US welcomes lifting emergency in Sri Lanka, reiterates its stance on a transparent investigation

Aug 26, Washington, DC: The United States, while welcoming the lifting of emergency regulations in Sri Lanka that was imposed during the decades-long war against the Tamil Tiger terrorists, reiterated its call on Thursday for Sri Lanka to conduct a transparent investigation into the alleged war crimes.

In response to a media query at Thursday’s press briefing the U.S. State Department spokesperson Victoria Nuland said the U.S. sees Sri Lankan President Mahinda Rajapaksa’s proposal to the parliament to withdraw the emergency laws as a positive step for the Sri Lankan people.

“It sets up a good visit for Assistant Secretary Blake, who will be talking to the to a broad cross-section of Sri Lankans, both to the government and to human rights groups and NGOs, about all of these issues,” Ms. Nuland said.

The U.S. State Department Yesterday announced that the Assistant Secretary of State for South and Central Asian Affairs Robert O. Blake, Jr. will arrive in Sri Lanka on August 29 for a three-day official visit.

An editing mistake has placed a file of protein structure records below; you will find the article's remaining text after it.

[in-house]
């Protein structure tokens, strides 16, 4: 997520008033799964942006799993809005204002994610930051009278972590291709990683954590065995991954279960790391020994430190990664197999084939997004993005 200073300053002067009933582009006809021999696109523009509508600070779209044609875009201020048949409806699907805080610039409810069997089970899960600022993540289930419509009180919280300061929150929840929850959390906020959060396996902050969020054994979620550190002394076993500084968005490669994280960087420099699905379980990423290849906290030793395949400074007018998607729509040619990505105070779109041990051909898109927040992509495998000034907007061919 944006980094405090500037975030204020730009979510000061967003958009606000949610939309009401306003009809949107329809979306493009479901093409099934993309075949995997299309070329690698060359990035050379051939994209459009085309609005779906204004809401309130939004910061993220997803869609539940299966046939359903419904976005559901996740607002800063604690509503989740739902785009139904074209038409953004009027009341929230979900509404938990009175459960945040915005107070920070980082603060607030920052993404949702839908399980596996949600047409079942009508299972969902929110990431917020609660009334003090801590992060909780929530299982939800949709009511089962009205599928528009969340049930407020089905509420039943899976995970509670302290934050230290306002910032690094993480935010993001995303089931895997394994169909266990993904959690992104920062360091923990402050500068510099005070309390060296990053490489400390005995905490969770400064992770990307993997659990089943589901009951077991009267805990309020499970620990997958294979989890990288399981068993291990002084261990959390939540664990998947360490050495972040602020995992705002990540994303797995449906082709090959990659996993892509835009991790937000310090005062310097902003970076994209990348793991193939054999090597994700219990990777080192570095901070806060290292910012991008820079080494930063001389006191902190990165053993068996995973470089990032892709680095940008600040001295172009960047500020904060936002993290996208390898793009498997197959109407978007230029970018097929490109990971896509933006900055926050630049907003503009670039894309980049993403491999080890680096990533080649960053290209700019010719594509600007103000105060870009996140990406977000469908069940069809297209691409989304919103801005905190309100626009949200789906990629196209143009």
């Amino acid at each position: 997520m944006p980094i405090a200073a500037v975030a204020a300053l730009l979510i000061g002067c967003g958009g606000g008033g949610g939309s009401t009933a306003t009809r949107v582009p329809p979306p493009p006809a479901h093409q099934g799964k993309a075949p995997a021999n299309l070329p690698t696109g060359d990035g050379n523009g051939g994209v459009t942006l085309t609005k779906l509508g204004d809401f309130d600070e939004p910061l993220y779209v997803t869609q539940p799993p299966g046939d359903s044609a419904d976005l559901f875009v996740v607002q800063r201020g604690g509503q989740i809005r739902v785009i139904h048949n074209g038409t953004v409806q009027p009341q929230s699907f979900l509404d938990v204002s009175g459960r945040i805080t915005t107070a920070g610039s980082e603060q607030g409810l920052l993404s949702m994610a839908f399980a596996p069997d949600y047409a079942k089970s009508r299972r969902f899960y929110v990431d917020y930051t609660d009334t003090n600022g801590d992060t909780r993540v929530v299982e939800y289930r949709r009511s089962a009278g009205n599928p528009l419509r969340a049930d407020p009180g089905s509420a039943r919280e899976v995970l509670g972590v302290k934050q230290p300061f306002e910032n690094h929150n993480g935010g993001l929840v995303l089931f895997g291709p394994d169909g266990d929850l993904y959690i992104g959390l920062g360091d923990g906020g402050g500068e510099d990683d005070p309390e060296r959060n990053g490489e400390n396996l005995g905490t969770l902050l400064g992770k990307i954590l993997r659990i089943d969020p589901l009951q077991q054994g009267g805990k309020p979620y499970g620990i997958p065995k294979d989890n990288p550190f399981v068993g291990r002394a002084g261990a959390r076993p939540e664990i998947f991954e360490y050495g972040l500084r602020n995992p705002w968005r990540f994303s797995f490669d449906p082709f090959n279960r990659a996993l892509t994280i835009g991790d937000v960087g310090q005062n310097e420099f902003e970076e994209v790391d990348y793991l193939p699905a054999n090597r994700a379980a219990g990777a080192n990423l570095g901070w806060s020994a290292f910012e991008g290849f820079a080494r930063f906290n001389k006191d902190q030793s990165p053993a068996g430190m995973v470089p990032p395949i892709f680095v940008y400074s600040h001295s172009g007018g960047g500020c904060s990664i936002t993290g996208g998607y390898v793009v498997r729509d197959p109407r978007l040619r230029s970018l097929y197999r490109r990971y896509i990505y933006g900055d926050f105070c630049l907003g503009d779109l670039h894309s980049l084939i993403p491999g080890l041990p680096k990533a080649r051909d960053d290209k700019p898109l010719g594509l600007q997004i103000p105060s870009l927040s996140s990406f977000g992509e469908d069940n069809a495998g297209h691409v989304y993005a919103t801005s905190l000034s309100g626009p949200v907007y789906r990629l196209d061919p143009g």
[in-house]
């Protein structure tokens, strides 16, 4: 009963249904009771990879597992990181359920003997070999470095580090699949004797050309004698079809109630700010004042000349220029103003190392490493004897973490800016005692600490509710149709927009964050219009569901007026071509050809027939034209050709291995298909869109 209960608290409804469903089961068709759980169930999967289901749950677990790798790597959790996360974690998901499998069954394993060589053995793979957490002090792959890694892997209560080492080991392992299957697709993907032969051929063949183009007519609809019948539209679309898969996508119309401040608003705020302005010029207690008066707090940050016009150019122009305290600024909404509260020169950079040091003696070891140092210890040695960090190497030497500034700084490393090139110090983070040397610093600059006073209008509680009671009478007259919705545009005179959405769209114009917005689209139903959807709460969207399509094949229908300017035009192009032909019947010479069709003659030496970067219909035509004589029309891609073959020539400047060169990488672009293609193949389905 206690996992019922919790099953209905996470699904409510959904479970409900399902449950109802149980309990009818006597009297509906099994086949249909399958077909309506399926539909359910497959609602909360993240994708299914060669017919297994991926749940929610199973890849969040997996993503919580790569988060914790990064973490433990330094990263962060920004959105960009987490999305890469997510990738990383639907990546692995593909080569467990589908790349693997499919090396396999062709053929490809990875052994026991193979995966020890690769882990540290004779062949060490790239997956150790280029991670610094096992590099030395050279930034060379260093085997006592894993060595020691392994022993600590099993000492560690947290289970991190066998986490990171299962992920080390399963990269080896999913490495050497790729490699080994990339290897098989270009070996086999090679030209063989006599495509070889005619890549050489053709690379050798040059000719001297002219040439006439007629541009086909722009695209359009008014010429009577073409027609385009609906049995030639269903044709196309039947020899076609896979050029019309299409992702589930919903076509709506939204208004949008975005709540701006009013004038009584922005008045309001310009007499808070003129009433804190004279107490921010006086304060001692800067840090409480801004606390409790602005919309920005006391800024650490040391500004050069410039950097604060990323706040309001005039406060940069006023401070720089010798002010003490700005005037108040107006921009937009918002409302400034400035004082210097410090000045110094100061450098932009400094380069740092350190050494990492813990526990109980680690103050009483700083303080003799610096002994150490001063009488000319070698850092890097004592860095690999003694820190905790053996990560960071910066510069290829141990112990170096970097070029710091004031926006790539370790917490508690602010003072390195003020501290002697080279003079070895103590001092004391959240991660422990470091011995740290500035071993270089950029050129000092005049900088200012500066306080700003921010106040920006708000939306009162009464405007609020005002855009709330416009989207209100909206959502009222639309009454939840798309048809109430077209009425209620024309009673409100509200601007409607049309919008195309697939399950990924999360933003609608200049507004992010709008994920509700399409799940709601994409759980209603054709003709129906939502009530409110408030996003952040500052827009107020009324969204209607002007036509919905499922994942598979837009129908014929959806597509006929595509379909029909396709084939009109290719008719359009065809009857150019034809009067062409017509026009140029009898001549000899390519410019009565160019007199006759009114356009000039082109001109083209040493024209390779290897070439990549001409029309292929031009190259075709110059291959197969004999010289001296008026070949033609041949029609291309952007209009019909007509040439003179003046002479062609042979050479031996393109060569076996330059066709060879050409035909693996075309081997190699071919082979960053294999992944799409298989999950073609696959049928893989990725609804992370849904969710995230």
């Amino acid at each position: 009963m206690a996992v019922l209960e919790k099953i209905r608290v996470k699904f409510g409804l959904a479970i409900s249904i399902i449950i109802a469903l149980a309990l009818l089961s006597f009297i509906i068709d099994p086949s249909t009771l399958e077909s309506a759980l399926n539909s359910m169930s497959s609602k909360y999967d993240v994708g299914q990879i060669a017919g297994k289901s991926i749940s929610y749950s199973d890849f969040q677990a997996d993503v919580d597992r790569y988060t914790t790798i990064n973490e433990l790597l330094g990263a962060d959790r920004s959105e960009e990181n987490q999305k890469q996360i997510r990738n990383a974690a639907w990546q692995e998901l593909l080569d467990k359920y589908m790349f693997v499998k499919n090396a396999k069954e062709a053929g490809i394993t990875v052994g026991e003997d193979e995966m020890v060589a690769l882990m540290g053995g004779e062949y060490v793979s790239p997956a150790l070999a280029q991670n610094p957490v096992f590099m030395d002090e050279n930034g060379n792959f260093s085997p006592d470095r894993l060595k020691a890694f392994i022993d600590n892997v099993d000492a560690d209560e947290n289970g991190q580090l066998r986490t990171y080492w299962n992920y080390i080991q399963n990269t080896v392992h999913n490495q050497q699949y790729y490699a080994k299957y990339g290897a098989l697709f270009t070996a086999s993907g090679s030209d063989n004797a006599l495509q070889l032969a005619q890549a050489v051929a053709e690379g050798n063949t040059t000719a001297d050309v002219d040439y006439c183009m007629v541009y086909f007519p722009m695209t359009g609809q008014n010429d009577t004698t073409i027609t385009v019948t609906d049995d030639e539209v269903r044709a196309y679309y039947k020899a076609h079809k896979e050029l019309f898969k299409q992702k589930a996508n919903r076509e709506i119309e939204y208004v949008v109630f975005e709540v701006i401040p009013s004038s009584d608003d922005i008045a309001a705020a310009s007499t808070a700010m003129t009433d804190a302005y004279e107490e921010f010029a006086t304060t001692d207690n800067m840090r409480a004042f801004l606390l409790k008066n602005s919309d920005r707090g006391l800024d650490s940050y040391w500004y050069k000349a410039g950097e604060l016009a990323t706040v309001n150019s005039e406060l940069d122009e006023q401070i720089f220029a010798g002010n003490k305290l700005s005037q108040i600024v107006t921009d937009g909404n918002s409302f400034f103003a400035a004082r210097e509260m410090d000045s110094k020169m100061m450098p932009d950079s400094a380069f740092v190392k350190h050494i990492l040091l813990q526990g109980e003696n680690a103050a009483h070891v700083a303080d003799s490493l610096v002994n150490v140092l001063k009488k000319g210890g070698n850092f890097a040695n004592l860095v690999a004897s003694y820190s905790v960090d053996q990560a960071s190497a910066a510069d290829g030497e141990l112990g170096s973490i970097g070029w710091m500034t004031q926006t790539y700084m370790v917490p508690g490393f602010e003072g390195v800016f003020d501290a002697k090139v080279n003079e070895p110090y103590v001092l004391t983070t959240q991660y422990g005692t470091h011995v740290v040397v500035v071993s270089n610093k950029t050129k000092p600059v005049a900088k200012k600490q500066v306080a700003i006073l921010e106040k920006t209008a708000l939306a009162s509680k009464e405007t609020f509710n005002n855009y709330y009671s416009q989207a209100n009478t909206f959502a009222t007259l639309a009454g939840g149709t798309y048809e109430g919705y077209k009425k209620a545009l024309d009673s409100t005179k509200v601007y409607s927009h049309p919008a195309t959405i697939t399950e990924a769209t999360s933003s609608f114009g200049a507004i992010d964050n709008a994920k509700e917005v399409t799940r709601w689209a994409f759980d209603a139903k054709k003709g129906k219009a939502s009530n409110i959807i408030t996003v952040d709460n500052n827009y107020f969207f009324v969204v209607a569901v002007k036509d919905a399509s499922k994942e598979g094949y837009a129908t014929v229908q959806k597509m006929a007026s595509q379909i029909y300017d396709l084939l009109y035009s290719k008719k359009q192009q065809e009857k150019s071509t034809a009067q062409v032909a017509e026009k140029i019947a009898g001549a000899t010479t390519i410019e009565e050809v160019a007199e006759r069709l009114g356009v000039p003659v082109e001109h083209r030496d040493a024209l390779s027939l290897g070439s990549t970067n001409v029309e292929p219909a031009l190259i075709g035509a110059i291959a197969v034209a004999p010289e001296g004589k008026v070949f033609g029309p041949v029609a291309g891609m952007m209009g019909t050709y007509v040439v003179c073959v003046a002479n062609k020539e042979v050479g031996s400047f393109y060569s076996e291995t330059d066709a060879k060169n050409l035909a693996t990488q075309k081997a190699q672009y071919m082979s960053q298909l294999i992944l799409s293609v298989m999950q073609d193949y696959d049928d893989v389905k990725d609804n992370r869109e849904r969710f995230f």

The Spokesperson said Blake will meet with government officials, civil society representatives, university students, political leaders in Colombo, and he will also visit Jaffna, the Northern Province capital.

Ms. Nuland said the U.S. continues to urge the Government of Sri Lanka to meet its international humanitarian law and international human rights law obligations.

“We continue to say that if they cannot do this nationally, then the international community will have to step in,” she added.

Assistant Secretary Blake is expected to discuss these issues during his visit.

When questioned about a recent statement by Sri Lanka’s Ambassador to the U.S that none of the alleged atrocities were committed by his government, the Spokesperson said the U.S. stands by its reporting.

“We stand by the reporting that we have done, and we call on Sri Lanka to have a transparent, open, and accountable process,” the Spokesperson insisted.

The Sri Lankan government has said that its own Lessons Learnt and Reconciliation Commission appointed by President Mahinda Rajapaksa would investigate the alleged humanitarian law violations.

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